Muqtada Sadr's alliance will retain all 54 seats it won to become the biggest bloc in Iraq's parliament, the electoral commission says after a manual recount of votes that was ordered by Supreme Court after allegations of fraud in May's election.

In this May 20, 2018 file photo, Shia cleric Muqtada al Sadr (L) and Iraqi Prime Minister Haider al Abadi (R) hold a press conference in Baghdad, Iraq.
In this May 20, 2018 file photo, Shia cleric Muqtada al Sadr (L) and Iraqi Prime Minister Haider al Abadi (R) hold a press conference in Baghdad, Iraq. ( AP )

Shia cleric Muqtada Sadr's alliance won Iraq's legislative election in May according to a manual recount, the electoral commission said on Friday, paving the way for a government to be formed nearly three months after the polls.

Allegations of fraud prompted the country's Supreme Court to order a partial manual recount, but Sadr's joint list with communists will retain all 54 seats it won to become the biggest bloc in Iraq's 329-seat parliament.

The only change from the recount will be an extra seat for the Conquest Alliance of pro-Iranian former paramilitary fighters at the expense of a local Baghdad list.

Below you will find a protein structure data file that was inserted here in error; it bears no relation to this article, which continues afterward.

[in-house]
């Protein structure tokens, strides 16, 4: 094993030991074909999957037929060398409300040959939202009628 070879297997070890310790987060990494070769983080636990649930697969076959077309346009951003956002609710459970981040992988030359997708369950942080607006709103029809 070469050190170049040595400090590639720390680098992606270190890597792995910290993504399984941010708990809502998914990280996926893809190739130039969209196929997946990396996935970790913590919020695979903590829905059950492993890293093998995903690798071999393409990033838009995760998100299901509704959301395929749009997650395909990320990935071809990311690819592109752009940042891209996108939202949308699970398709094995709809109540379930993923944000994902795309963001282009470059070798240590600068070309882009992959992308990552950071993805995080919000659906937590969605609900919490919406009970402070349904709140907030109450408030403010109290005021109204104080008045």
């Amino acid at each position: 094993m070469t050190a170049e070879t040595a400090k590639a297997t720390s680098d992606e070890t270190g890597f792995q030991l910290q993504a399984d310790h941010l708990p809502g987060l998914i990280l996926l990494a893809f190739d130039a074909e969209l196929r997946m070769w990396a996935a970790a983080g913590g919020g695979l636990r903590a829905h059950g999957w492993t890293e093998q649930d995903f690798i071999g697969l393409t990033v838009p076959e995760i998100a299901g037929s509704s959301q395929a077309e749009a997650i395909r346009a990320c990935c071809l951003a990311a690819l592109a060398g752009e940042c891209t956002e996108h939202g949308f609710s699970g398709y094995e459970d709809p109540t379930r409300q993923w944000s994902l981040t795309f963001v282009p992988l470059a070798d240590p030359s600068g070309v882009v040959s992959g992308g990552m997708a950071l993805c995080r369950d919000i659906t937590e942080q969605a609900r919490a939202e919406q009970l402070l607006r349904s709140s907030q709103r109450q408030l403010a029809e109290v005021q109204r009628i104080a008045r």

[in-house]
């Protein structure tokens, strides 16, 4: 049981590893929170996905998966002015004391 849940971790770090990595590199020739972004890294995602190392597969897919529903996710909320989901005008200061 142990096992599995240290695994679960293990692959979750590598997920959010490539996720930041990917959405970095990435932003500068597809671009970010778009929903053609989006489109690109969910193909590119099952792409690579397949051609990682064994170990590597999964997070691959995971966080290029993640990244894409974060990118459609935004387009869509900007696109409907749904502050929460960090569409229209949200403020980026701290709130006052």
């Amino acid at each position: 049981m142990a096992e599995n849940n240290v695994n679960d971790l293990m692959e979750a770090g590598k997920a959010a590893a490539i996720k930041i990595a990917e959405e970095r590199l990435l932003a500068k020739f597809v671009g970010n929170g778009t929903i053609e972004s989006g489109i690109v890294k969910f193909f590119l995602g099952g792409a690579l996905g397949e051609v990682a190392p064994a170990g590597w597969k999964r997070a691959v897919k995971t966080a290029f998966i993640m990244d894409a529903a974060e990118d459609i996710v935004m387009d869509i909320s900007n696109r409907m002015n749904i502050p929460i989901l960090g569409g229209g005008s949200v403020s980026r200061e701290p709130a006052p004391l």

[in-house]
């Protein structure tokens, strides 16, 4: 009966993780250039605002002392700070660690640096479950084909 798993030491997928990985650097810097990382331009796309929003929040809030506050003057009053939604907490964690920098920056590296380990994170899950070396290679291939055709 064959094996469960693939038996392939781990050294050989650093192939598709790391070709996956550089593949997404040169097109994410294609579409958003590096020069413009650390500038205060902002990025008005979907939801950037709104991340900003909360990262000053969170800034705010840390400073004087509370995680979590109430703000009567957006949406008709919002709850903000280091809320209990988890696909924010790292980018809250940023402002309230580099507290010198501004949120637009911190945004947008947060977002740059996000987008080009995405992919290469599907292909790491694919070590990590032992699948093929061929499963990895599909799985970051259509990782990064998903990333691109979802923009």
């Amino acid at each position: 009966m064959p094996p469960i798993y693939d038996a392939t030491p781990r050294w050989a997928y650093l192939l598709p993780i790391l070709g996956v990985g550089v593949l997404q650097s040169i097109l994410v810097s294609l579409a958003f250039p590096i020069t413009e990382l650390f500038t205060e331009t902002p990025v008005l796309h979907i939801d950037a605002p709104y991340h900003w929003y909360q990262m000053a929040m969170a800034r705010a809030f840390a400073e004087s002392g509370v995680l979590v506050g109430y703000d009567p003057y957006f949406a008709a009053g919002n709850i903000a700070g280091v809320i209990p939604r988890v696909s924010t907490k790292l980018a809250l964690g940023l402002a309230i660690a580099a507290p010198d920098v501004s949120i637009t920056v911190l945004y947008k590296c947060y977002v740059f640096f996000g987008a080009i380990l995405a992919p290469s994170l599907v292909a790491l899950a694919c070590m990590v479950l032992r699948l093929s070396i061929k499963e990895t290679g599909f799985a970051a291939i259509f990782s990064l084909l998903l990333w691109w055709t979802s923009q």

Conquest Alliance remains in second place but will have 48 seats instead of 47, Iraq's nine-member electoral commission said.

Prime Minister Haider al Abadi's bloc remains in third with just 42 seats.

After the supreme court officially announces the final results, the outgoing president has 15 days to convene the parliament, which must then elect a new head of state and begin the process for forming a coalition government.

Sadr has already signed a coalition agreement with Shia Ammar al Hakim's Al Hikma list, which will stay on 19 seats after the recount, and the secular outgoing vice-president Iyad Allawi, whose list was comprised largely of Sunnis and secured 21 seats.

The May 12 election saw a record low turnout of 44.5 percent, with long-time political figures pushed out by voters seeking change in a country mired in conflict and corruption.

Source: AFP